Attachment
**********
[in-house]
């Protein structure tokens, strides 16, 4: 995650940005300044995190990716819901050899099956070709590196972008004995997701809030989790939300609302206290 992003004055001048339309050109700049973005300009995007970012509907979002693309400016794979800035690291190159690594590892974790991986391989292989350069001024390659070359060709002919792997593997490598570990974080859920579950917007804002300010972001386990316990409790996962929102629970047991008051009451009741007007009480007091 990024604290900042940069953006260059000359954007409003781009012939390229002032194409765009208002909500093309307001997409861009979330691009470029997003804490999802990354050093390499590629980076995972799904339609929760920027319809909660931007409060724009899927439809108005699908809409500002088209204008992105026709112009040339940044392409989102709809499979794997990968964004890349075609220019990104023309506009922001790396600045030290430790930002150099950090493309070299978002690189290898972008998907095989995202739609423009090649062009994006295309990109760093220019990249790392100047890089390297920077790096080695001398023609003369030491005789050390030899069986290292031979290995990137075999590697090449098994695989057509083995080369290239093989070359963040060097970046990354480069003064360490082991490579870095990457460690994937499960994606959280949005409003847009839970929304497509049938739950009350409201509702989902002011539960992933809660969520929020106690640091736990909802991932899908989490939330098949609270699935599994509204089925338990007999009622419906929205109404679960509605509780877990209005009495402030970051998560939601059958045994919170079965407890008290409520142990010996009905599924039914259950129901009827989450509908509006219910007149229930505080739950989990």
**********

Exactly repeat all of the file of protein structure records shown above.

[in-house]
């Protein structure tokens, strides 16, 4: 995650940005300044995190990716819901050899099956070709590196972008004995997701809030989790939300609302206290 992003004055001048339309050109700049973005300009995007970012509907979002693309400016794979800035690291190159690594590892974790991986391989292989350069001024390659070359060709002919792997593997490598570990974080859920579950917007804002300010972001386990316990409790996962929102629970047991008051009451009741007007009480007091 990024604290900042940069953006260059000359954007409003781009012939390229002032194409765009208002909500093309307001997409861009979330691009470029997003804490999802990354050093390499590629980076995972799904339609929760920027319809909660931007409060724009899927439809108005699908809409500002088209204008992105026709112009040339940044392409989102709809499979794997990968964004890349075609220019990104023309506009922001790396600045030290430790930002150099950090493309070299978002690189290898972008998907095989995202739609423009090649062009994006295309990109760093220019990249790392100047890089390297920077790096080695001398023609003369030491005789050390030899069986290292031979290995990137075999590697090449098994695989057509083995080369290239093989070359963040060097970046990354480069003064360490082991490579870095990457460690994937499960994606959280949005409003847009839970929304497509049938739950009350409201509702989902002011539960992933809660969520929020106690640091736990909802991932899908989490939330098949609270699935599994509204089925338990007999009622419906929205109404679960509605509780877990209005009495402030970051998560939601059958045994919170079965407890008290409520142990010996009905599924039914259950129901009827989450509908509006219910007149229930505080739950989990």